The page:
In American society, the most overweight people also tend to be the poorest. Why is that? You would assume that the poorest people would be the thinnest. If you believe in the "calorie in, calorie out" hypothesis, then this should be the outcome. However, this simply isn't the case. As Gary Taubes points out in his book "Why We Get Fat and What to Do About It", there are many cases where poor women tend to be fat while their children are malnourished. Does this mean the women are hoarding all the food for themselves and letting their children starve? Hardly. In fact, it is all about nutrition. It has to do with the women eating government subsidized foods heavy in sugar and carbohydrate which causes them to gain weight, but causes malnourishment in their children because these types of food lack essential vitamins and minerals to help them thrive. Take, for example, the Pima Indians. The Pima diet was traditionally heavy in fresh vegetables, little processed wheat, no sugar, and a moderate amount of meat. The Pima, under their traditional diet, remained lean. Enter the introduction of government subsidized wheat and sugar as part of their food allotments. The consumption of highly refined carbohydrates and sugars increased dramatically due to the lower cost of these foods. Next thing you know, the population gains a tremendous amount of weight, particularly the women. There also happens to be an epidemic of adult onset diabetes and obesity among the Pima as well.
The U.S. government heavily subsidizes the corn industry. Corn and grain products are so abundant it is unbelievable. Because the ingredients are cheap, the food industry has managed to produce a huge amount of artificial, fake foods which are delicious tasting, filling, and cheap. The profit margin on a bag of cheesy poofs, potato chips, and the like is huge. Breakfast cereal is a perfect example. Take some grain, process it, toss in a bunch of sugar to make it tasty, and then make a colorful box that gets the attention of children. Put it on the shelf at just the right level so the kids see it. Make a cartoon character like the Lucky Charms leprechaun or Tony the Tiger who make the cereal seem fun. Or, even better, put Tiger Woods or Michael Jordan on the box and you have a financial winner!
Shopping at any grocery store is eye opening. The most inexpensive foods are the ones with the most sugar and the most carbs. 60% of the grocery store center section is filled with candy, processed foods like instant mash potatoes, snacks, factory made bread, and pop (soda). You have to go all the way through the store to get to the most nutritious foods, such as the dairy and the meat section. This is all about money. Then go through the checkout line. You aren't going to find refrigerators filled with meat or vegetables. The profit margin isn't large enough for those. No, you will find chocolate bars, cold pop (soda), and candy. This is the store's last chance to make some money, the junk food sitting next to the Star Magazine and the tabloids reporting the birth of the Bat Boy and three headed kittens.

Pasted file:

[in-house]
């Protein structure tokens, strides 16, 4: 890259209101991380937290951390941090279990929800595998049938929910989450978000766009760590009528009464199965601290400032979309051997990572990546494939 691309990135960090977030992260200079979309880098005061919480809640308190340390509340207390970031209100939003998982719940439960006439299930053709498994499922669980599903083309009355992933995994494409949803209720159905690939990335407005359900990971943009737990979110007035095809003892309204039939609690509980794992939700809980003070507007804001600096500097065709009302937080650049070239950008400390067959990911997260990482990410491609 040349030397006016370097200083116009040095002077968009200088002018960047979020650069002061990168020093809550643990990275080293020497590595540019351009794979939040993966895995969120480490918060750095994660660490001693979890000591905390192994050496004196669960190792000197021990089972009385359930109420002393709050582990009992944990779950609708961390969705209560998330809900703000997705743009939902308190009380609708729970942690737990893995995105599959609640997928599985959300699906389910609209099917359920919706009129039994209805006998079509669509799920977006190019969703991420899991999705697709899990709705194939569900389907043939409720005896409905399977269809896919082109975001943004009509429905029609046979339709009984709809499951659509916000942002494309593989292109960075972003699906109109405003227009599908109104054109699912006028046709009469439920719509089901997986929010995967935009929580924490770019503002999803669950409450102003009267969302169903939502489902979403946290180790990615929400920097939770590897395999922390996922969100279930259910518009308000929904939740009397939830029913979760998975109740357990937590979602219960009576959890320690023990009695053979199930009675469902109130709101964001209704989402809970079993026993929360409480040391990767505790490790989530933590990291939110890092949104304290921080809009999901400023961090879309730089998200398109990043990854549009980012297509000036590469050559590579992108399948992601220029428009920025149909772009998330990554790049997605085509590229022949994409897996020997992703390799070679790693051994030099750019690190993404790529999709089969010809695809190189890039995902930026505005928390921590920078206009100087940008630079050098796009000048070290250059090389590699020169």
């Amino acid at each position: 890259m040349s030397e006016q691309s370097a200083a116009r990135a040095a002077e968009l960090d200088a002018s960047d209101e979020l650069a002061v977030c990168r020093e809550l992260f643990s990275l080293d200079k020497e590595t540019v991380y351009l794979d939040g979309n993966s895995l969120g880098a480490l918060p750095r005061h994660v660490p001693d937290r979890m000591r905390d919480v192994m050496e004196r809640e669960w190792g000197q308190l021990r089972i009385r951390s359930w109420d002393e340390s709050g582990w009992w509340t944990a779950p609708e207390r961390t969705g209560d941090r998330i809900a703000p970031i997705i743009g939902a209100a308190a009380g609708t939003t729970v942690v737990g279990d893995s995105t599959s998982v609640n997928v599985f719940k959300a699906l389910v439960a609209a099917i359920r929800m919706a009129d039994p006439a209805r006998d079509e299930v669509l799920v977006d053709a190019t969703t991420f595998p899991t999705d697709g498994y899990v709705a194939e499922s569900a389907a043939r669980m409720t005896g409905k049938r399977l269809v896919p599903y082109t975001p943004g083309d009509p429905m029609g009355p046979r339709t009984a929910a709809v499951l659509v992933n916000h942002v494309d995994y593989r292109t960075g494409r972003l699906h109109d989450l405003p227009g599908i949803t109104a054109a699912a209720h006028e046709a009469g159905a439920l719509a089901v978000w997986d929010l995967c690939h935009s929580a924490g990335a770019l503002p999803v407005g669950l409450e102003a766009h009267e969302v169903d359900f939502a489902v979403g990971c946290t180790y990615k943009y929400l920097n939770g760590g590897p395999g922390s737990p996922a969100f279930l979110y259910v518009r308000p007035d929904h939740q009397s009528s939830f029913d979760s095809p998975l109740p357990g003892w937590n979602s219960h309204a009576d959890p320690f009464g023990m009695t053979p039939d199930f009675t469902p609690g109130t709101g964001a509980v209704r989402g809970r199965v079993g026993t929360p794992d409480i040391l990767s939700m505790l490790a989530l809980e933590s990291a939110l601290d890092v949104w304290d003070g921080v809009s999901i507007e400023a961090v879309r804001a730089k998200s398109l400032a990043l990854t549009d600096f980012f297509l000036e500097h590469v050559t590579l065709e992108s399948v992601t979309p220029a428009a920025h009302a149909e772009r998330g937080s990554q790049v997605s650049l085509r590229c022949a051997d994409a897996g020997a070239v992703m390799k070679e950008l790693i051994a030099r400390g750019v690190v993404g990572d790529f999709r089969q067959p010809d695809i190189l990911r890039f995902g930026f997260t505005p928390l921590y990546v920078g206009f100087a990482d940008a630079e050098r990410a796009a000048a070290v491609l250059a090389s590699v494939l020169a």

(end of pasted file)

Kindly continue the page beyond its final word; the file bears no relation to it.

None of this rules out the factor of individual taste. Some people value taste more than nutrition. Given the opportunity, there are many people who say "to hell with it" and eat whatever they want, the consequences be damned, regardless of cost. In the end, this remains a person's right. My contention is that if people just cut out the sugar, soda, candy, and reduced their consumption of carbohydrates, they would already be making some progress toward improving their health.
Eating low-carb to control your weight and promote your health is more expensive than eating lots of processed foods. This puts the poor at a disadvantage. Fresh meat and fresh vegetables are more expensive than eating lots of macaroni and cheese or Ramen Noodles. There are things you can do to reduce your costs, however, such as buying fresh, pasture raised meat from a local farmer, growing your own vegetables, and making use of canning and freezing garden vegetables. Eggs are an an inexpensive form of protein. Hot dogs are cheaper than steaks, but you certainly don't want to be eating hot dogs every day. Store brand canned tuna is also inexpensive. Deer meat donated by hunter friends is also a real bargain, particularly when the hunter has had a good year and caught more than his family can eat.